Endangered board game shows just how hard conservation can be

Image of game set.

(ScienceNews) Endangered is a cooperative game for one to five players. Each person takes on a role — zoologist, philanthropist, lobbyist, environmental lawyer or TV wildlife show host — and players work together to convince at least four ambassadors to save a species. If you get too few “yes” votes, or let habitat destruction spread too much, or if your animal population dies out, everyone loses. The game starts with a set of animals in their habitat, either tigers or sea otters, depending on which of the game’s two story lines you play. A third story line, giant pandas, is available in an expansion pack, and a Kickstarter that began this month is raising funds for additional animal packs.

Entomological Society of America renames student quiz competition

ESA logo

(Entomological Society of America) The Governing Board of the ESA has voted to rename its student quiz bowl, previously known as the Linnaean Games, as the “Entomology Games.” In the past several years, the Governing Board has heard from an increasing number of members with concerns about ESA’s student games bearing Linnaeus’ name. The Entomology Games Committee will launch a call for designs for a new Games logo in the near future.

Interactive Earth Day 2020 Google Doodle gets sweet on bees

Image of Google Doodle.

(CNET) To mark this year’s Earth Day, Google partnered with The Honeybee Conservancy, a nonprofit organization dedicated to protecting bees, to construct an interactive Doodle that features a bee going about its important business of pollinating flowers. You can use your mouse to guide the bee from flower to flower, getting pollination done and unlocking cool facts about bees and their importance to sustaining life on Earth.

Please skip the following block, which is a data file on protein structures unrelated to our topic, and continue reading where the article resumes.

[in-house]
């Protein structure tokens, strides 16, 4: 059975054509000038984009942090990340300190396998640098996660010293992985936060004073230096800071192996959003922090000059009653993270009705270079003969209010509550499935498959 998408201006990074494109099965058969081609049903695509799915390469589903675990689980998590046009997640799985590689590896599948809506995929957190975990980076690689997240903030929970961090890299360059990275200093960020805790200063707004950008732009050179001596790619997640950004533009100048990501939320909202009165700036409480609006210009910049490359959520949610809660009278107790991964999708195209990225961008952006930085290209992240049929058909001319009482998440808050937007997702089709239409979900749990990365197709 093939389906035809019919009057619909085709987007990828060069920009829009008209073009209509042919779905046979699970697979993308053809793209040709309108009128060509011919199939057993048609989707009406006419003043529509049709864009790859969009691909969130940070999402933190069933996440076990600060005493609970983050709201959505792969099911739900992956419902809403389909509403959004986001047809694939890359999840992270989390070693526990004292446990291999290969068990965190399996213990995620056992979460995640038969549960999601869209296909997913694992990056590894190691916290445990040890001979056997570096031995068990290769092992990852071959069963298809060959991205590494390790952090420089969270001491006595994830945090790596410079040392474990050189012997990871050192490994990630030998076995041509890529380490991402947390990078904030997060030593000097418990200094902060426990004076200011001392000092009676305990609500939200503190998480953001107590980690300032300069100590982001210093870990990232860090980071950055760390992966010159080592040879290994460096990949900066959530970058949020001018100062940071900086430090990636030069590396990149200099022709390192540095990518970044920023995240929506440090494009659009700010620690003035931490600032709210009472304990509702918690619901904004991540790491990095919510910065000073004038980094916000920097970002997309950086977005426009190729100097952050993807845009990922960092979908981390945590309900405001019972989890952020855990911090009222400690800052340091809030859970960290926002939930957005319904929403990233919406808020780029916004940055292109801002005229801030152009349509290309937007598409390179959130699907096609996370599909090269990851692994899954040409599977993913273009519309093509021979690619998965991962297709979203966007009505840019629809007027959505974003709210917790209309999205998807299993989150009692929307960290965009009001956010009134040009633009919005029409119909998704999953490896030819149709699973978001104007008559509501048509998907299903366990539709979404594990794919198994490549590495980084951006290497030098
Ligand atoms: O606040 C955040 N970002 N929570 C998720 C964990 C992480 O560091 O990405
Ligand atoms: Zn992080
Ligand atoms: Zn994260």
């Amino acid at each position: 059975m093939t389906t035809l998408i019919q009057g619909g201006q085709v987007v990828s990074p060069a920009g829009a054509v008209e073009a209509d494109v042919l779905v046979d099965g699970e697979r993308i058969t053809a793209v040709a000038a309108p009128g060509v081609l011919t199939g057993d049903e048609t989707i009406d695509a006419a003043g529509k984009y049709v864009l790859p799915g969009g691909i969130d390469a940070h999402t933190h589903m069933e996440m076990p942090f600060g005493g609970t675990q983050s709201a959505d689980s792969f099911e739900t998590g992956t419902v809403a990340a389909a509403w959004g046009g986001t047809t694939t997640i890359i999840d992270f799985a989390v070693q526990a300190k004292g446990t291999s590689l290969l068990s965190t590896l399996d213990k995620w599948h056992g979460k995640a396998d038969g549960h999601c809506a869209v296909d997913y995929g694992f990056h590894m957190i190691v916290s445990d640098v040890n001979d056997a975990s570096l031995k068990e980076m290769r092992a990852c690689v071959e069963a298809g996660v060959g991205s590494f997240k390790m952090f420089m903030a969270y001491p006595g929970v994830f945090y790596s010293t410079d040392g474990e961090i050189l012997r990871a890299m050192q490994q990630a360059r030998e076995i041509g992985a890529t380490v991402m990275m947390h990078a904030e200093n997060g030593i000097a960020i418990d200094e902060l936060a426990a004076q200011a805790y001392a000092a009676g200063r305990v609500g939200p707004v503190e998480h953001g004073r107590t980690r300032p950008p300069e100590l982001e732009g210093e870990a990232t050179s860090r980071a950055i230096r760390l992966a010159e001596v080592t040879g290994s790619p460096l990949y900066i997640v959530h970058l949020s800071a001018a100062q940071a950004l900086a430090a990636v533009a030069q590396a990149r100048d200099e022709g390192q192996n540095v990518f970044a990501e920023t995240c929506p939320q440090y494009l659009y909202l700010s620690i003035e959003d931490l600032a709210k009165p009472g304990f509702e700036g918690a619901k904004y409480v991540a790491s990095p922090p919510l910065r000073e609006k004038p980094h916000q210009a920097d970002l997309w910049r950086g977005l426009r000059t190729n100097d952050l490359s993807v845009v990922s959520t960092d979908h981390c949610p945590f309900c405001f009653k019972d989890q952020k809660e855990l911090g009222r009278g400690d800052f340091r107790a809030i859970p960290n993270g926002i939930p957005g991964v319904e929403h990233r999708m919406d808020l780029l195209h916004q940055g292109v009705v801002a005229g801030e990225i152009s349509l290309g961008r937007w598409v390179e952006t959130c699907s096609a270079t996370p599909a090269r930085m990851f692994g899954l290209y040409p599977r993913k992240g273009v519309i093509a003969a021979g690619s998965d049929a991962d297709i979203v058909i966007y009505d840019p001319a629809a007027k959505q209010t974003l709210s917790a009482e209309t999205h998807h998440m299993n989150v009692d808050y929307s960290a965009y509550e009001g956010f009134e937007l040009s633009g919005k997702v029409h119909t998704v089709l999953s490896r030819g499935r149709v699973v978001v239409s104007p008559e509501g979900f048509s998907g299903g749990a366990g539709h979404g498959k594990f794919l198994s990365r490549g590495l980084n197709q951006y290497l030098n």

A new board game educates as players compete to stave off honey bee colony collapse

Image of game box.

(Science) Could you survive a year in the life of a queen bee? A new tabletop board game challenges players to do just that, providing a surprisingly educational experience along the way. Bee Lives: We Will Only Know Summer was designed by beekeeper and librarian Matthew Shoemaker and pointedly avoids cartoonish depictions of the beloved pollinators. Its earnest attempt to portray realistic hive dynamics will delight players as they attempt to weather the challenges faced by honey bee colonies season after season.